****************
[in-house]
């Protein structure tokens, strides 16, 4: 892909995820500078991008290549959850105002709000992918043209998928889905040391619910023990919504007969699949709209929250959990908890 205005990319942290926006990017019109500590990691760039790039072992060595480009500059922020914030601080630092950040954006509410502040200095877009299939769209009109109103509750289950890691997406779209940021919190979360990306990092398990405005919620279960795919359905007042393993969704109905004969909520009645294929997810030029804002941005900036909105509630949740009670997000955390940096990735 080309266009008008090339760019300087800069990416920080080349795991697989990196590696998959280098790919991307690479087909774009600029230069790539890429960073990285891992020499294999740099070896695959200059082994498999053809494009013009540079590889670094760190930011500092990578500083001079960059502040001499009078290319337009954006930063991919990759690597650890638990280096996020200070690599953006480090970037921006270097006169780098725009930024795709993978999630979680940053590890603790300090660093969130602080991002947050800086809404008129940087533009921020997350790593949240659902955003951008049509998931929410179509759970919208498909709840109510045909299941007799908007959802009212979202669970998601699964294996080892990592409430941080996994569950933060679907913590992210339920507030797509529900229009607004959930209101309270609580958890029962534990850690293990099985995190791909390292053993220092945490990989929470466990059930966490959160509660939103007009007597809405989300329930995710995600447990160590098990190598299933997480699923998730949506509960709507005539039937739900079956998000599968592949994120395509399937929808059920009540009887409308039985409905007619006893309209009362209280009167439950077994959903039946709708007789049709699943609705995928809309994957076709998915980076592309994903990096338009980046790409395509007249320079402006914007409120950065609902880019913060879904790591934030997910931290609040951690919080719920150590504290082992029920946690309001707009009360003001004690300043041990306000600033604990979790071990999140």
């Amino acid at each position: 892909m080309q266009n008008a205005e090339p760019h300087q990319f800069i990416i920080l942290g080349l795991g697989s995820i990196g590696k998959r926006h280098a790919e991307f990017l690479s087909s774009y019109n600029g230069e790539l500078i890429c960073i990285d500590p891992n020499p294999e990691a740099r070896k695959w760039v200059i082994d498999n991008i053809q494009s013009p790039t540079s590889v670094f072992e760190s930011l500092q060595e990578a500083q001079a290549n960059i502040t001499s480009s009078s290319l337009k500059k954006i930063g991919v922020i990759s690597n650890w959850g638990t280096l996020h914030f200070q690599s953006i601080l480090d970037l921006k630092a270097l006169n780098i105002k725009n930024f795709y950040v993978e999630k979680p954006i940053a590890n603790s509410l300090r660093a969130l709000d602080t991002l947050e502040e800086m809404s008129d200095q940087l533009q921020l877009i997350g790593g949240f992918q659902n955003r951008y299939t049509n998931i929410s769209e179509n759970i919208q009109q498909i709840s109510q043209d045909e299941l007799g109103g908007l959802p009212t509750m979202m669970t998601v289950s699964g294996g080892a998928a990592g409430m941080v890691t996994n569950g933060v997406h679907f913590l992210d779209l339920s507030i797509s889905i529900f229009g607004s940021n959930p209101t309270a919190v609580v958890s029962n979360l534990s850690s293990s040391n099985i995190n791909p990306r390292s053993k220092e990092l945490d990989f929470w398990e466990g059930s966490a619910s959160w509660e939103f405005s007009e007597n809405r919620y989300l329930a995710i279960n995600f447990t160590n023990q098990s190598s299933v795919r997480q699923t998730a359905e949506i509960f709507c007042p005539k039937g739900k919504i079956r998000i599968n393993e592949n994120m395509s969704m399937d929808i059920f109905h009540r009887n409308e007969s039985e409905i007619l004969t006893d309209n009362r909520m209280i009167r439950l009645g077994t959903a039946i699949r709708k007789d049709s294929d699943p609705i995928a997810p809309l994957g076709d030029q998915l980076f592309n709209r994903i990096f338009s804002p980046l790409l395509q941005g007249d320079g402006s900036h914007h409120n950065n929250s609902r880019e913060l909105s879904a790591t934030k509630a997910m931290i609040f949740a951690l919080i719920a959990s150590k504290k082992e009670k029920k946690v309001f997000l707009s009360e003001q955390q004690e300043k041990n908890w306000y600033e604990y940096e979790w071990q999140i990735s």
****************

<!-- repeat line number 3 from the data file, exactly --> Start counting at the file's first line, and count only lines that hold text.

């Amino acid at each position: 892909m080309q266009n008008a205005e090339p760019h300087q990319f800069i990416i920080l942290g080349l795991g697989s995820i990196g590696k998959r926006h280098a790919e991307f990017l690479s087909s774009y019109n600029g230069e790539l500078i890429c960073i990285d500590p891992n020499p294999e990691a740099r070896k695959w760039v200059i082994d498999n991008i053809q494009s013009p790039t540079s590889v670094f072992e760190s930011l500092q060595e990578a500083q001079a290549n960059i502040t001499s480009s009078s290319l337009k500059k954006i930063g991919v922020i990759s690597n650890w959850g638990t280096l996020h914030f200070q690599s953006i601080l480090d970037l921006k630092a270097l006169n780098i105002k725009n930024f795709y950040v993978e999630k979680p954006i940053a590890n603790s509410l300090r660093a969130l709000d602080t991002l947050e502040e800086m809404s008129d200095q940087l533009q921020l877009i997350g790593g949240f992918q659902n955003r951008y299939t049509n998931i929410s769209e179509n759970i919208q009109q498909i709840s109510q043209d045909e299941l007799g109103g908007l959802p009212t509750m979202m669970t998601v289950s699964g294996g080892a998928a990592g409430m941080v890691t996994n569950g933060v997406h679907f913590l992210d779209l339920s507030i797509s889905i529900f229009g607004s940021n959930p209101t309270a919190v609580v958890s029962n979360l534990s850690s293990s040391n099985i995190n791909p990306r390292s053993k220092e990092l945490d990989f929470w398990e466990g059930s966490a619910s959160w509660e939103f405005s007009e007597n809405r919620y989300l329930a995710i279960n995600f447990t160590n023990q098990s190598s299933v795919r997480q699923t998730a359905e949506i509960f709507c007042p005539k039937g739900k919504i079956r998000i599968n393993e592949n994120m395509s969704m399937d929808i059920f109905h009540r009887n409308e007969s039985e409905i007619l004969t006893d309209n009362r909520m209280i009167r439950l009645g077994t959903a039946i699949r709708k007789d049709s294929d699943p609705i995928a997810p809309l994957g076709d030029q998915l980076f592309n709209r994903i990096f338009s804002p980046l790409l395509q941005g007249d320079g402006s900036h914007h409120n950065n929250s609902r880019e913060l909105s879904a790591t934030k509630a997910m931290i609040f949740a951690l919080i719920a959990s150590k504290k082992e009670k029920k946690v309001f997000l707009s009360e003001q955390q004690e300043k041990n908890w306000y600033e604990y940096e979790w071990q999140i990735s």